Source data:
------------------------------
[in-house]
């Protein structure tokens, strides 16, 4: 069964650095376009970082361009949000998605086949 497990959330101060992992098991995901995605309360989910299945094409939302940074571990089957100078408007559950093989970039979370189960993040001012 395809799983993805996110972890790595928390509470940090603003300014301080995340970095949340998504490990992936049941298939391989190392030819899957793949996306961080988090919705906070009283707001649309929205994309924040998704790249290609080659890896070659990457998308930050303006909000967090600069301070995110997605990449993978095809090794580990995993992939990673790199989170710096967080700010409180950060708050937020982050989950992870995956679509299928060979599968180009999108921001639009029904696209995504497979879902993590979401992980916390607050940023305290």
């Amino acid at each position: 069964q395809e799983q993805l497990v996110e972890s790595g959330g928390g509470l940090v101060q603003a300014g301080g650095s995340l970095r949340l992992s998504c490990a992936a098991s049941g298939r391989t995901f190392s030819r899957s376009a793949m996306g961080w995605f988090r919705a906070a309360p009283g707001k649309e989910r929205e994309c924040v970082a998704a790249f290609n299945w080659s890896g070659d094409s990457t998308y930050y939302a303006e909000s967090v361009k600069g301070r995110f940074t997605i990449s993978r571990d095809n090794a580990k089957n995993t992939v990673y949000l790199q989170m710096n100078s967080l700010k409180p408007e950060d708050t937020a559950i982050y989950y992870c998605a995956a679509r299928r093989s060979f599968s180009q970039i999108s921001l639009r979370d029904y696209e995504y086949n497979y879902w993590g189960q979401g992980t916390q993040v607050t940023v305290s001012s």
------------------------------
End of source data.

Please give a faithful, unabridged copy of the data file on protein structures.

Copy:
[in-house]
């Protein structure tokens, strides 16, 4: 069964650095376009970082361009949000998605086949 497990959330101060992992098991995901995605309360989910299945094409939302940074571990089957100078408007559950093989970039979370189960993040001012 395809799983993805996110972890790595928390509470940090603003300014301080995340970095949340998504490990992936049941298939391989190392030819899957793949996306961080988090919705906070009283707001649309929205994309924040998704790249290609080659890896070659990457998308930050303006909000967090600069301070995110997605990449993978095809090794580990995993992939990673790199989170710096967080700010409180950060708050937020982050989950992870995956679509299928060979599968180009999108921001639009029904696209995504497979879902993590979401992980916390607050940023305290």
């Amino acid at each position: 069964q395809e799983q993805l497990v996110e972890s790595g959330g928390g509470l940090v101060q603003a300014g301080g650095s995340l970095r949340l992992s998504c490990a992936a098991s049941g298939r391989t995901f190392s030819r899957s376009a793949m996306g961080w995605f988090r919705a906070a309360p009283g707001k649309e989910r929205e994309c924040v970082a998704a790249f290609n299945w080659s890896g070659d094409s990457t998308y930050y939302a303006e909000s967090v361009k600069g301070r995110f940074t997605i990449s993978r571990d095809n090794a580990k089957n995993t992939v990673y949000l790199q989170m710096n100078s967080l700010k409180p408007e950060d708050t937020a559950i982050y989950y992870c998605a995956a679509r299928r093989s060979f599968s180009q970039i999108s921001l639009r979370d029904y696209e995504y086949n497979y879902w993590g189960q979401g992980t916390q993040v607050t940023v305290s001012s």